Carole King and James Taylor

Troubadours: The Rise Of The Singer-Songwriter
Hear Music/Concord
Carole King and James Taylor

There have always been singer/songwriters in rock (from Buddy Holly and Chuck Berry to the Beatles and Bob Dylan), but from 1968 to ’75, L.A.’s Troubadour helped launch the “singer/songwriter” as an entity, a genre, and a movement. This 90-minute documentary revolves around King and Taylor playing the venue’s 50th anniversary in 2007.

Through interviews (sans narration), the evolution of the movement is traced from the mid-’50s rumblings of what became the Folk Boom through its folkrock intersection with the British Invasion and on to the blossoming of its leading lights – many of them superstars to this day.

We hear from several usual suspects (Jackson Browne, David Crosby, Elton John) but also some atypical inclusions, like Steve Martin, and such behind-the-scenes figures as multi-instrumentalist Chris Darrow (whose zillion credits include playing fiddle on Sweet Baby James), King’s writing partner, Toni Stern, guitarist (with both Taylor and King) Danny Kortchmar, and Henry Diltz, a member of the Modern Folk Quartet before becoming one of rock’s most prominent photographers.

The scene of Taylor in his stacked guitar room – pulling out the Gibson J-50 he used to write “Fire And Rain,” “Something In The Way She Moves,” and “Don’t Let Me Be Lonely Tonight” – is something fans would never see otherwise, and there are great close-ups of the hands of this woefully underrated guitarist. Likewise, the home movies of King and discussion of her years as a Brill Building tunesmith are fascinating.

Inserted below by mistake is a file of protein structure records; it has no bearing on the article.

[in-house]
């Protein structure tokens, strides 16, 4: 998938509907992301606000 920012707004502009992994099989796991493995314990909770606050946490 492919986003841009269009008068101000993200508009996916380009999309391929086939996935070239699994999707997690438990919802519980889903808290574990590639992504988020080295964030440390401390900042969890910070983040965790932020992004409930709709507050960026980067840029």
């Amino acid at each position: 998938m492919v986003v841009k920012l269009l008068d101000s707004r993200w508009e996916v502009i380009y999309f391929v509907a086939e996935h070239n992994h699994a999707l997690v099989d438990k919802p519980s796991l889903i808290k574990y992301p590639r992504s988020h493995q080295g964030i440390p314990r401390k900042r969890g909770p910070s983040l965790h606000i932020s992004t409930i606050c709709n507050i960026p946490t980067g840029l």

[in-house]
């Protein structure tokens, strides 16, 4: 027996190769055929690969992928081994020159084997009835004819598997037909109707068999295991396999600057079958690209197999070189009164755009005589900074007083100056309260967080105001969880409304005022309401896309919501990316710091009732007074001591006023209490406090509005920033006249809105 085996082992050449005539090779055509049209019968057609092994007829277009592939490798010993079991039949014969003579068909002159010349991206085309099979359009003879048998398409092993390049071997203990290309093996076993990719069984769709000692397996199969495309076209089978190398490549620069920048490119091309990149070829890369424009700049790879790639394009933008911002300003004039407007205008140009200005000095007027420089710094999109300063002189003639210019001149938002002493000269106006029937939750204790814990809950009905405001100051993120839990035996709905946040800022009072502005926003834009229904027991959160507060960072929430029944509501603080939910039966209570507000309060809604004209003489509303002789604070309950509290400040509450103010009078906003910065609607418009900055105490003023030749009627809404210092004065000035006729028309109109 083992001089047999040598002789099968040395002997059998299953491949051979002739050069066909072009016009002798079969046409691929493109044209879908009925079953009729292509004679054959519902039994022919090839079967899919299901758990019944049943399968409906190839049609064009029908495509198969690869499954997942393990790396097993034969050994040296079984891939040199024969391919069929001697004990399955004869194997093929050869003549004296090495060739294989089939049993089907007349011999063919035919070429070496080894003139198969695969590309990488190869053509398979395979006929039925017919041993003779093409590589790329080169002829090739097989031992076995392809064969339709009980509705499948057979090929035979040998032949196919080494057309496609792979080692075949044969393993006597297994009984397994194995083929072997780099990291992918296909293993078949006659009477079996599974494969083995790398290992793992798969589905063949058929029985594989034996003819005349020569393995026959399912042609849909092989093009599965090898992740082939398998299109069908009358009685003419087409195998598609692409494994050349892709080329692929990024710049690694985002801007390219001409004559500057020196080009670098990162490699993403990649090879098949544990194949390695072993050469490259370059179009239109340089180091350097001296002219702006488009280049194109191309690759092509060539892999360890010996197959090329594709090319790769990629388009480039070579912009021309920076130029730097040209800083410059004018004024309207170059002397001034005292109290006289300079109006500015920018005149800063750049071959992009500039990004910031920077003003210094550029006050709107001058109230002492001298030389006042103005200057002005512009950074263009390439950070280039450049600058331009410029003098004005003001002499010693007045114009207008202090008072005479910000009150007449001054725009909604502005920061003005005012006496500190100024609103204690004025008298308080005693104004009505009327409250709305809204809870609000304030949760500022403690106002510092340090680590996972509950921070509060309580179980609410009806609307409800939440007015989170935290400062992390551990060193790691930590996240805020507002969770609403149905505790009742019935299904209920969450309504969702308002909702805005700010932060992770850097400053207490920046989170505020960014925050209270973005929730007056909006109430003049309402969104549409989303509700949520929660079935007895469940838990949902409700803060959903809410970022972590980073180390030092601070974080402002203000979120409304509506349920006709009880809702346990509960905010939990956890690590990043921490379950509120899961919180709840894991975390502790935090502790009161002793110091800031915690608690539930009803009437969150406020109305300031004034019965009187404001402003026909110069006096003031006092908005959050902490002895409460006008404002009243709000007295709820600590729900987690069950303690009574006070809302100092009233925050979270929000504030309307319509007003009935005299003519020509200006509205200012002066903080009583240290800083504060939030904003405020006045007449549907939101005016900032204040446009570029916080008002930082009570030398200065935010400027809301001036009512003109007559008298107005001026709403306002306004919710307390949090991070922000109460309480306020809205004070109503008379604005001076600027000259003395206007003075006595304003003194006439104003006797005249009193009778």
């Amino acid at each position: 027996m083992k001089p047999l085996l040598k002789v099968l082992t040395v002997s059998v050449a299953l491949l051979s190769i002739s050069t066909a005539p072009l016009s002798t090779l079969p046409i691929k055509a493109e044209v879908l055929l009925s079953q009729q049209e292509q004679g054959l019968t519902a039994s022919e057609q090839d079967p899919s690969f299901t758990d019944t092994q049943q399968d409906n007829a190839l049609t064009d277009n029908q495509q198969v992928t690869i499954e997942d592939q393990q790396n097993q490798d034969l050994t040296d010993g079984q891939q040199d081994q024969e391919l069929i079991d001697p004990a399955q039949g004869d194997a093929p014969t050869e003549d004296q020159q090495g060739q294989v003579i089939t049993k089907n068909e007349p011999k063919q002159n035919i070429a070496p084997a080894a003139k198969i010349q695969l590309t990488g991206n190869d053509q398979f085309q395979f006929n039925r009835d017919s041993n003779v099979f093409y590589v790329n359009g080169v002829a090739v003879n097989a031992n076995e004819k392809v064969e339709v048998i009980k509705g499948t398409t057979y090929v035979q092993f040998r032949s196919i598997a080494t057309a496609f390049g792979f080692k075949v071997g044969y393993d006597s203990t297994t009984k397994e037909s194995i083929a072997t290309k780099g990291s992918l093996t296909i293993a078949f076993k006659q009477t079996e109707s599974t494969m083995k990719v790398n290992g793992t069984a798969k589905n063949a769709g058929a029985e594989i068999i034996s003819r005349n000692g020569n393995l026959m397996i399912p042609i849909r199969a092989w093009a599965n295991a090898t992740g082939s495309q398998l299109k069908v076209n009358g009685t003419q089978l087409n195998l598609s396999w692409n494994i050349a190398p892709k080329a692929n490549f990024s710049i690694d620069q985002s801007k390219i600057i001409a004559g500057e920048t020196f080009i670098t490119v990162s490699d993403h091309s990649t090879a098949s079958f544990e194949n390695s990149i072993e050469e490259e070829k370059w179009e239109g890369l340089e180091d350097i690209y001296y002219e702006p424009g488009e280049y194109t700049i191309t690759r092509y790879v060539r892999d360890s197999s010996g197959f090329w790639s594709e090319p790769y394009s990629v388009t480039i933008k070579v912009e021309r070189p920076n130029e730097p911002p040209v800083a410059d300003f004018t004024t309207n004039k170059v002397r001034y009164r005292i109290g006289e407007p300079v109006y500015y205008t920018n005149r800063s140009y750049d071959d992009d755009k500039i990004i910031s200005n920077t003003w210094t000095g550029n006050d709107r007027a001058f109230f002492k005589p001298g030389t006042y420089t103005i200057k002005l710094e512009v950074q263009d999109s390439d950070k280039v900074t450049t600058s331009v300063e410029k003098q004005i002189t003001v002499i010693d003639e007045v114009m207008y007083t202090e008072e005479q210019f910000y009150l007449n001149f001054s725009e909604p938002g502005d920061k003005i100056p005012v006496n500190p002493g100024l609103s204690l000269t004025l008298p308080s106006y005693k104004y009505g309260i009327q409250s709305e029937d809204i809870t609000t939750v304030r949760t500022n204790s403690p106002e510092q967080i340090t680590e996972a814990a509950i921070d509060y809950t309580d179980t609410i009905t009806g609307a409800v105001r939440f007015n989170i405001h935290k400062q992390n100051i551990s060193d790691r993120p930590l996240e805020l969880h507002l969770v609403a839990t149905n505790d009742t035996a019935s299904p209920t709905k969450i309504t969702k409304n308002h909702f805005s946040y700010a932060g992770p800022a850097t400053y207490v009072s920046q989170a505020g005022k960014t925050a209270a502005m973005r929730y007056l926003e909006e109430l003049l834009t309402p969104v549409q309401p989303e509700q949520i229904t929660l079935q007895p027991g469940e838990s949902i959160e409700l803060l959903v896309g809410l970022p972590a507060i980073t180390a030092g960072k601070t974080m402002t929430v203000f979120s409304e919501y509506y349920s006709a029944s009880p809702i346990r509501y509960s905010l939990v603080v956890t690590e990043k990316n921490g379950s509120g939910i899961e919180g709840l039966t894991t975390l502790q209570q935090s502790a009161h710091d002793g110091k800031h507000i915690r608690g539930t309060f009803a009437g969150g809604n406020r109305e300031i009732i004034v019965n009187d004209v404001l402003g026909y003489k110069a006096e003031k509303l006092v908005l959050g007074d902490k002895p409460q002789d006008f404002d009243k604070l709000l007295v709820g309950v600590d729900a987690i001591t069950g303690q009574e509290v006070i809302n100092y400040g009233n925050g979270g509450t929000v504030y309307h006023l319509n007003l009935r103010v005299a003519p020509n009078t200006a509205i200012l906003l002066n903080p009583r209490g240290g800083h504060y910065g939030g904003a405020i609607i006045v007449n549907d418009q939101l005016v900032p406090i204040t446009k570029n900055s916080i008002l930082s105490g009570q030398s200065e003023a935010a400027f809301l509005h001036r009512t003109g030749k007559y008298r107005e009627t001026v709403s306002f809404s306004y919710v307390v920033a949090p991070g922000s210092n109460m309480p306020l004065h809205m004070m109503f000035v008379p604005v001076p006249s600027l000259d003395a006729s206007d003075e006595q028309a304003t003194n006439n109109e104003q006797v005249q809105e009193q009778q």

The editing – for example, from Taylor playing a snippet at his home in Massachusetts to performing onstage with King – is so excellent, you’d think the filmmakers carried a they went. However, the editorial shift to the story of Troubadour founder Doug Weston is clumsier. The club could make or break an artist, and the eccentric ts sign a contract binding them to continue to play the club after they’d hit the big-time. Such antics led record moguls Lou Adler and David Geffen to open the larger (and more successful) Roxy, and when Weston died in 1999 at age 72, he had little to do with the Troub’s operation.

Of course, one’s interest in the film comes down to musical taste. There are detractors, like The Village Voice’s Robert Christgau, who credits himself with coming up with the term “El Lay” (how clever) for Los Angeles; never mind that both King and Taylor hail from the East Coast. At the other extreme, Los Angeles Times’ Robert Hilburn naively declares that the singer/ songwriter movement was “as exciting as rock and roll itself was when it began.”

The documentary premiered in March on PBS, and the DVD includes a pledge-drivey 35-minute CD of 10 songs that any fan of the genre probably already has. But the package is easily found for less than the $20 list – and would actually be a decent buy at full price.

This article originally appeared in VG‘s July ’11 issue. All copyrights are by the author and Vintage Guitar magazine. Unauthorized replication or use is strictly prohibited.

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